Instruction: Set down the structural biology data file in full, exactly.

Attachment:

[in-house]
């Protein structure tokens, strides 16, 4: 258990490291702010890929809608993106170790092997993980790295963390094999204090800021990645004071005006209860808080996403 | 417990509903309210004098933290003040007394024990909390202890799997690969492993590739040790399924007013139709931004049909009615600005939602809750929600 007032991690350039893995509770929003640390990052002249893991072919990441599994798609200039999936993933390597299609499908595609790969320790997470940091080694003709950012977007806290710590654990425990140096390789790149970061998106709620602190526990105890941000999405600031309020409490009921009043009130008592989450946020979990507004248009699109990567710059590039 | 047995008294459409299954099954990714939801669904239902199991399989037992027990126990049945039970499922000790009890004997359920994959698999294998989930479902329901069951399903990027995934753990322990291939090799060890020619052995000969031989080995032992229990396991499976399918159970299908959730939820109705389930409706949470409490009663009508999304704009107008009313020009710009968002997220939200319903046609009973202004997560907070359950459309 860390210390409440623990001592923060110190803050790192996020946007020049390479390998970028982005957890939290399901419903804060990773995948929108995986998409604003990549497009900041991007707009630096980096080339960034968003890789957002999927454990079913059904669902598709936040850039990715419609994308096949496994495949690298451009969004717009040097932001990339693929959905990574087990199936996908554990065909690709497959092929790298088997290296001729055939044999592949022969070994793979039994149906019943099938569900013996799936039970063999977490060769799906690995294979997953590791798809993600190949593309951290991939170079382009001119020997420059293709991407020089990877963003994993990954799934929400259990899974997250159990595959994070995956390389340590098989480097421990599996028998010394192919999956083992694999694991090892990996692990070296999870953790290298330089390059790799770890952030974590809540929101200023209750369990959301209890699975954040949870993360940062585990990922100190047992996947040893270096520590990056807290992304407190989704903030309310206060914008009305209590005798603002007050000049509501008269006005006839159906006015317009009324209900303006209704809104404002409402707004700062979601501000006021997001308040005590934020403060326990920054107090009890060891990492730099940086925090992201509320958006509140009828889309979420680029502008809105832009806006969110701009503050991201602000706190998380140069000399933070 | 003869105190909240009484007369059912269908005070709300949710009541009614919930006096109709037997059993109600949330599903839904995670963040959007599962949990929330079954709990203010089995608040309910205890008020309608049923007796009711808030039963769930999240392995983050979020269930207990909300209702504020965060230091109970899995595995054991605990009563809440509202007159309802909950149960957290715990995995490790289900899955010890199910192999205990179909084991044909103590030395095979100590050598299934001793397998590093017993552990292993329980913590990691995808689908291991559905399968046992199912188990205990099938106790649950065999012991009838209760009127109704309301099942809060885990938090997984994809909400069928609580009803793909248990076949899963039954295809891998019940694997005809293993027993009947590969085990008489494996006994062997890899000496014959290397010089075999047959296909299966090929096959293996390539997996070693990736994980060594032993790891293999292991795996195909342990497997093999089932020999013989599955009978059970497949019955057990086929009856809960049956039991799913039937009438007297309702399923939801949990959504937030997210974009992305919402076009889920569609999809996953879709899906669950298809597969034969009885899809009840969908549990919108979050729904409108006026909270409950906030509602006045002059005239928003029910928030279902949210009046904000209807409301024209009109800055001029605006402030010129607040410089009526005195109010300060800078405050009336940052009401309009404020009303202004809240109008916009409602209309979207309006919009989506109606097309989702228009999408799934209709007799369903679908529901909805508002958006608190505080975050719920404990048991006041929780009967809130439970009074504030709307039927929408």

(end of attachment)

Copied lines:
[in-house]
């Protein structure tokens, strides 16, 4: 258990490291702010890929809608993106170790092997993980790295963390094999204090800021990645004071005006209860808080996403 | 417990509903309210004098933290003040007394024990909390202890799997690969492993590739040790399924007013139709931004049909009615600005939602809750929600 007032991690350039893995509770929003640390990052002249893991072919990441599994798609200039999936993933390597299609499908595609790969320790997470940091080694003709950012977007806290710590654990425990140096390789790149970061998106709620602190526990105890941000999405600031309020409490009921009043009130008592989450946020979990507004248009699109990567710059590039 | 047995008294459409299954099954990714939801669904239902199991399989037992027990126990049945039970499922000790009890004997359920994959698999294998989930479902329901069951399903990027995934753990322990291939090799060890020619052995000969031989080995032992229990396991499976399918159970299908959730939820109705389930409706949470409490009663009508999304704009107008009313020009710009968002997220939200319903046609009973202004997560907070359950459309 860390210390409440623990001592923060110190803050790192996020946007020049390479390998970028982005957890939290399901419903804060990773995948929108995986998409604003990549497009900041991007707009630096980096080339960034968003890789957002999927454990079913059904669902598709936040850039990715419609994308096949496994495949690298451009969004717009040097932001990339693929959905990574087990199936996908554990065909690709497959092929790298088997290296001729055939044999592949022969070994793979039994149906019943099938569900013996799936039970063999977490060769799906690995294979997953590791798809993600190949593309951290991939170079382009001119020997420059293709991407020089990877963003994993990954799934929400259990899974997250159990595959994070995956390389340590098989480097421990599996028998010394192919999956083992694999694991090892990996692990070296999870953790290298330089390059790799770890952030974590809540929101200023209750369990959301209890699975954040949870993360940062585990990922100190047992996947040893270096520590990056807290992304407190989704903030309310206060914008009305209590005798603002007050000049509501008269006005006839159906006015317009009324209900303006209704809104404002409402707004700062979601501000006021997001308040005590934020403060326990920054107090009890060891990492730099940086925090992201509320958006509140009828889309979420680029502008809105832009806006969110701009503050991201602000706190998380140069000399933070 | 003869105190909240009484007369059912269908005070709300949710009541009614919930006096109709037997059993109600949330599903839904995670963040959007599962949990929330079954709990203010089995608040309910205890008020309608049923007796009711808030039963769930999240392995983050979020269930207990909300209702504020965060230091109970899995595995054991605990009563809440509202007159309802909950149960957290715990995995490790289900899955010890199910192999205990179909084991044909103590030395095979100590050598299934001793397998590093017993552990292993329980913590990691995808689908291991559905399968046992199912188990205990099938106790649950065999012991009838209760009127109704309301099942809060885990938090997984994809909400069928609580009803793909248990076949899963039954295809891998019940694997005809293993027993009947590969085990008489494996006994062997890899000496014959290397010089075999047959296909299966090929096959293996390539997996070693990736994980060594032993790891293999292991795996195909342990497997093999089932020999013989599955009978059970497949019955057990086929009856809960049956039991799913039937009438007297309702399923939801949990959504937030997210974009992305919402076009889920569609999809996953879709899906669950298809597969034969009885899809009840969908549990919108979050729904409108006026909270409950906030509602006045002059005239928003029910928030279902949210009046904000209807409301024209009109800055001029605006402030010129607040410089009526005195109010300060800078405050009336940052009401309009404020009303202004809240109008916009409602209309979207309006919009989506109606097309989702228009999408799934209709007799369903679908529901909805508002958006608190505080975050719920404990048991006041929780009967809130439970009074504030709307039927929408």